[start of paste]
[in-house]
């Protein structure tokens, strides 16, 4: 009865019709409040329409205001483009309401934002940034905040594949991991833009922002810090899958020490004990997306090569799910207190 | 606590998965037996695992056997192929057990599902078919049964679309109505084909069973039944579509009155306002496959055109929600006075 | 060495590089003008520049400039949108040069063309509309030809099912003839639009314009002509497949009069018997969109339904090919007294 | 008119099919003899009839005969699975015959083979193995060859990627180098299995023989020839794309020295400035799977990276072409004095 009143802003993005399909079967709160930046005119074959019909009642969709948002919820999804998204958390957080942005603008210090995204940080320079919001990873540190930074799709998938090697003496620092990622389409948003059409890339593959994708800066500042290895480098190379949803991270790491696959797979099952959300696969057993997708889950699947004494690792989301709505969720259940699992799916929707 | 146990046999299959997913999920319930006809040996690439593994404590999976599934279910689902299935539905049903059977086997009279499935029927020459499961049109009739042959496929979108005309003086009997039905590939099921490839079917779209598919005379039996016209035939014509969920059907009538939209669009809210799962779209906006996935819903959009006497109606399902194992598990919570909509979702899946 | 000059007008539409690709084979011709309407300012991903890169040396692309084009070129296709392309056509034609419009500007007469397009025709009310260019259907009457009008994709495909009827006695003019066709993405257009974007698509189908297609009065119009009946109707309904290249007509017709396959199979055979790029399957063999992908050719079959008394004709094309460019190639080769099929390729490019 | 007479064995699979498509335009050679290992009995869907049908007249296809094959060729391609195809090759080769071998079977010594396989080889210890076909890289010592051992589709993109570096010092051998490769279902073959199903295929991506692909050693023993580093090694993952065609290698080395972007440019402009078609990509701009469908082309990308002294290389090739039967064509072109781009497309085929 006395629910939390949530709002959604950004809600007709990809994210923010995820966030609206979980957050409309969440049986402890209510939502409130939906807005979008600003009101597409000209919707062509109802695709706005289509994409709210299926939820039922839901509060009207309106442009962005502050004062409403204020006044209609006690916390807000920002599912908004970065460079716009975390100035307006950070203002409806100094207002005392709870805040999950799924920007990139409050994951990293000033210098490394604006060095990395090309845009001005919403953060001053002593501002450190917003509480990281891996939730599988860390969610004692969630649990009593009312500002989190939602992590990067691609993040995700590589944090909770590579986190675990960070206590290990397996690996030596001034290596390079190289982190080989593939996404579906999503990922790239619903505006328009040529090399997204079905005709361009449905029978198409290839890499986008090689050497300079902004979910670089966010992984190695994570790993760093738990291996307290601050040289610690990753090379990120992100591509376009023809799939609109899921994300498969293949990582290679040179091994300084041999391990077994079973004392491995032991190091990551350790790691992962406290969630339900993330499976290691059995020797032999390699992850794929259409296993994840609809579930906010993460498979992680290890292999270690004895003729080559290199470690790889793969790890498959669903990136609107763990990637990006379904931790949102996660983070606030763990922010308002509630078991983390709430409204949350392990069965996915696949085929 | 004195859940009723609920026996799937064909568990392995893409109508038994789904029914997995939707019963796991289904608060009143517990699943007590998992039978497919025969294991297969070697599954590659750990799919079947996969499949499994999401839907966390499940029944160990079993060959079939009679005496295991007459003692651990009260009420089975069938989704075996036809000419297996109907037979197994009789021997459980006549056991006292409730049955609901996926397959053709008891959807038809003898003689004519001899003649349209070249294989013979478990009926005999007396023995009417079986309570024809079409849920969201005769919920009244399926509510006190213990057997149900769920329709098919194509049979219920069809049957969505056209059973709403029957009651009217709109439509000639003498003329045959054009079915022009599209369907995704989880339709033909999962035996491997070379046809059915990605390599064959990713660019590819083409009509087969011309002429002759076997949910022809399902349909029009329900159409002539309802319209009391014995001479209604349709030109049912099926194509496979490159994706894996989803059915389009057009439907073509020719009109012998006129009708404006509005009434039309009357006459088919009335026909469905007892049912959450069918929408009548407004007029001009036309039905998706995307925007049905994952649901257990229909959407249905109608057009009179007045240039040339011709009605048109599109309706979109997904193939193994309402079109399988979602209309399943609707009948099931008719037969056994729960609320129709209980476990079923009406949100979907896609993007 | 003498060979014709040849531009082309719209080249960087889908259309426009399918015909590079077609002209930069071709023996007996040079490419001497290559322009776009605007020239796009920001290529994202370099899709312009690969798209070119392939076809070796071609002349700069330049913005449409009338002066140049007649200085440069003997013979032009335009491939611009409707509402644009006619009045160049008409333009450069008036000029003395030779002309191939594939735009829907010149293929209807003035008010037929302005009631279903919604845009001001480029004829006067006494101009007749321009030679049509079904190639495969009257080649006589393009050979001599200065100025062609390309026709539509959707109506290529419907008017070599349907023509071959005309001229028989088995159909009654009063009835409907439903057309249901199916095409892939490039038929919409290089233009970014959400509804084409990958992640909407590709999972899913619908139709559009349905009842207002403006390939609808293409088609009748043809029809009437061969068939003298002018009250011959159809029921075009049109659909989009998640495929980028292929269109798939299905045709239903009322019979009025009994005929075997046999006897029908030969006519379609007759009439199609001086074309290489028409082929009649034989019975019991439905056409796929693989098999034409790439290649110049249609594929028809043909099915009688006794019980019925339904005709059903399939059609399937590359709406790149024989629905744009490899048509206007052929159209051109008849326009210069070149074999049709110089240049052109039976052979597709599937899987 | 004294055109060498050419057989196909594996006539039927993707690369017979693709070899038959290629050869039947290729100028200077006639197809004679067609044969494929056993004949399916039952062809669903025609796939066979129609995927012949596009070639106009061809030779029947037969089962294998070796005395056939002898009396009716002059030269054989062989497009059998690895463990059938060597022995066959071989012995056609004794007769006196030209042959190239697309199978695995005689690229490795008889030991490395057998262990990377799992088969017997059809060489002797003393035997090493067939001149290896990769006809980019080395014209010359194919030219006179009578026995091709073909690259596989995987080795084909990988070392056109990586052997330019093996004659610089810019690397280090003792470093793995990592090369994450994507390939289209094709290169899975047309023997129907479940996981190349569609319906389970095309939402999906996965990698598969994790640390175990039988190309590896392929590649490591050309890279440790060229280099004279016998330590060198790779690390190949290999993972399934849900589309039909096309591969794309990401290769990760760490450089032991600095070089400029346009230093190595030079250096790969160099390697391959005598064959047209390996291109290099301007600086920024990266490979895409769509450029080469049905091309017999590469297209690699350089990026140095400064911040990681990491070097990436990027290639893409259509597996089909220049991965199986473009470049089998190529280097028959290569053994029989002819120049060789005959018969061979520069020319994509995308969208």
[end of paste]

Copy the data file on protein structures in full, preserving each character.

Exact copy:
[in-house]
């Protein structure tokens, strides 16, 4: 009865019709409040329409205001483009309401934002940034905040594949991991833009922002810090899958020490004990997306090569799910207190 | 606590998965037996695992056997192929057990599902078919049964679309109505084909069973039944579509009155306002496959055109929600006075 | 060495590089003008520049400039949108040069063309509309030809099912003839639009314009002509497949009069018997969109339904090919007294 | 008119099919003899009839005969699975015959083979193995060859990627180098299995023989020839794309020295400035799977990276072409004095 009143802003993005399909079967709160930046005119074959019909009642969709948002919820999804998204958390957080942005603008210090995204940080320079919001990873540190930074799709998938090697003496620092990622389409948003059409890339593959994708800066500042290895480098190379949803991270790491696959797979099952959300696969057993997708889950699947004494690792989301709505969720259940699992799916929707 | 146990046999299959997913999920319930006809040996690439593994404590999976599934279910689902299935539905049903059977086997009279499935029927020459499961049109009739042959496929979108005309003086009997039905590939099921490839079917779209598919005379039996016209035939014509969920059907009538939209669009809210799962779209906006996935819903959009006497109606399902194992598990919570909509979702899946 | 000059007008539409690709084979011709309407300012991903890169040396692309084009070129296709392309056509034609419009500007007469397009025709009310260019259907009457009008994709495909009827006695003019066709993405257009974007698509189908297609009065119009009946109707309904290249007509017709396959199979055979790029399957063999992908050719079959008394004709094309460019190639080769099929390729490019 | 007479064995699979498509335009050679290992009995869907049908007249296809094959060729391609195809090759080769071998079977010594396989080889210890076909890289010592051992589709993109570096010092051998490769279902073959199903295929991506692909050693023993580093090694993952065609290698080395972007440019402009078609990509701009469908082309990308002294290389090739039967064509072109781009497309085929 006395629910939390949530709002959604950004809600007709990809994210923010995820966030609206979980957050409309969440049986402890209510939502409130939906807005979008600003009101597409000209919707062509109802695709706005289509994409709210299926939820039922839901509060009207309106442009962005502050004062409403204020006044209609006690916390807000920002599912908004970065460079716009975390100035307006950070203002409806100094207002005392709870805040999950799924920007990139409050994951990293000033210098490394604006060095990395090309845009001005919403953060001053002593501002450190917003509480990281891996939730599988860390969610004692969630649990009593009312500002989190939602992590990067691609993040995700590589944090909770590579986190675990960070206590290990397996690996030596001034290596390079190289982190080989593939996404579906999503990922790239619903505006328009040529090399997204079905005709361009449905029978198409290839890499986008090689050497300079902004979910670089966010992984190695994570790993760093738990291996307290601050040289610690990753090379990120992100591509376009023809799939609109899921994300498969293949990582290679040179091994300084041999391990077994079973004392491995032991190091990551350790790691992962406290969630339900993330499976290691059995020797032999390699992850794929259409296993994840609809579930906010993460498979992680290890292999270690004895003729080559290199470690790889793969790890498959669903990136609107763990990637990006379904931790949102996660983070606030763990922010308002509630078991983390709430409204949350392990069965996915696949085929 | 004195859940009723609920026996799937064909568990392995893409109508038994789904029914997995939707019963796991289904608060009143517990699943007590998992039978497919025969294991297969070697599954590659750990799919079947996969499949499994999401839907966390499940029944160990079993060959079939009679005496295991007459003692651990009260009420089975069938989704075996036809000419297996109907037979197994009789021997459980006549056991006292409730049955609901996926397959053709008891959807038809003898003689004519001899003649349209070249294989013979478990009926005999007396023995009417079986309570024809079409849920969201005769919920009244399926509510006190213990057997149900769920329709098919194509049979219920069809049957969505056209059973709403029957009651009217709109439509000639003498003329045959054009079915022009599209369907995704989880339709033909999962035996491997070379046809059915990605390599064959990713660019590819083409009509087969011309002429002759076997949910022809399902349909029009329900159409002539309802319209009391014995001479209604349709030109049912099926194509496979490159994706894996989803059915389009057009439907073509020719009109012998006129009708404006509005009434039309009357006459088919009335026909469905007892049912959450069918929408009548407004007029001009036309039905998706995307925007049905994952649901257990229909959407249905109608057009009179007045240039040339011709009605048109599109309706979109997904193939193994309402079109399988979602209309399943609707009948099931008719037969056994729960609320129709209980476990079923009406949100979907896609993007 | 003498060979014709040849531009082309719209080249960087889908259309426009399918015909590079077609002209930069071709023996007996040079490419001497290559322009776009605007020239796009920001290529994202370099899709312009690969798209070119392939076809070796071609002349700069330049913005449409009338002066140049007649200085440069003997013979032009335009491939611009409707509402644009006619009045160049008409333009450069008036000029003395030779002309191939594939735009829907010149293929209807003035008010037929302005009631279903919604845009001001480029004829006067006494101009007749321009030679049509079904190639495969009257080649006589393009050979001599200065100025062609390309026709539509959707109506290529419907008017070599349907023509071959005309001229028989088995159909009654009063009835409907439903057309249901199916095409892939490039038929919409290089233009970014959400509804084409990958992640909407590709999972899913619908139709559009349905009842207002403006390939609808293409088609009748043809029809009437061969068939003298002018009250011959159809029921075009049109659909989009998640495929980028292929269109798939299905045709239903009322019979009025009994005929075997046999006897029908030969006519379609007759009439199609001086074309290489028409082929009649034989019975019991439905056409796929693989098999034409790439290649110049249609594929028809043909099915009688006794019980019925339904005709059903399939059609399937590359709406790149024989629905744009490899048509206007052929159209051109008849326009210069070149074999049709110089240049052109039976052979597709599937899987 | 004294055109060498050419057989196909594996006539039927993707690369017979693709070899038959290629050869039947290729100028200077006639197809004679067609044969494929056993004949399916039952062809669903025609796939066979129609995927012949596009070639106009061809030779029947037969089962294998070796005395056939002898009396009716002059030269054989062989497009059998690895463990059938060597022995066959071989012995056609004794007769006196030209042959190239697309199978695995005689690229490795008889030991490395057998262990990377799992088969017997059809060489002797003393035997090493067939001149290896990769006809980019080395014209010359194919030219006179009578026995091709073909690259596989995987080795084909990988070392056109990586052997330019093996004659610089810019690397280090003792470093793995990592090369994450994507390939289209094709290169899975047309023997129907479940996981190349569609319906389970095309939402999906996965990698598969994790640390175990039988190309590896392929590649490591050309890279440790060229280099004279016998330590060198790779690390190949290999993972399934849900589309039909096309591969794309990401290769990760760490450089032991600095070089400029346009230093190595030079250096790969160099390697391959005598064959047209390996291109290099301007600086920024990266490979895409769509450029080469049905091309017999590469297209690699350089990026140095400064911040990681990491070097990436990027290639893409259509597996089909220049991965199986473009470049089998190529280097028959290569053994029989002819120049060789005959018969061979520069020319994509995308969208």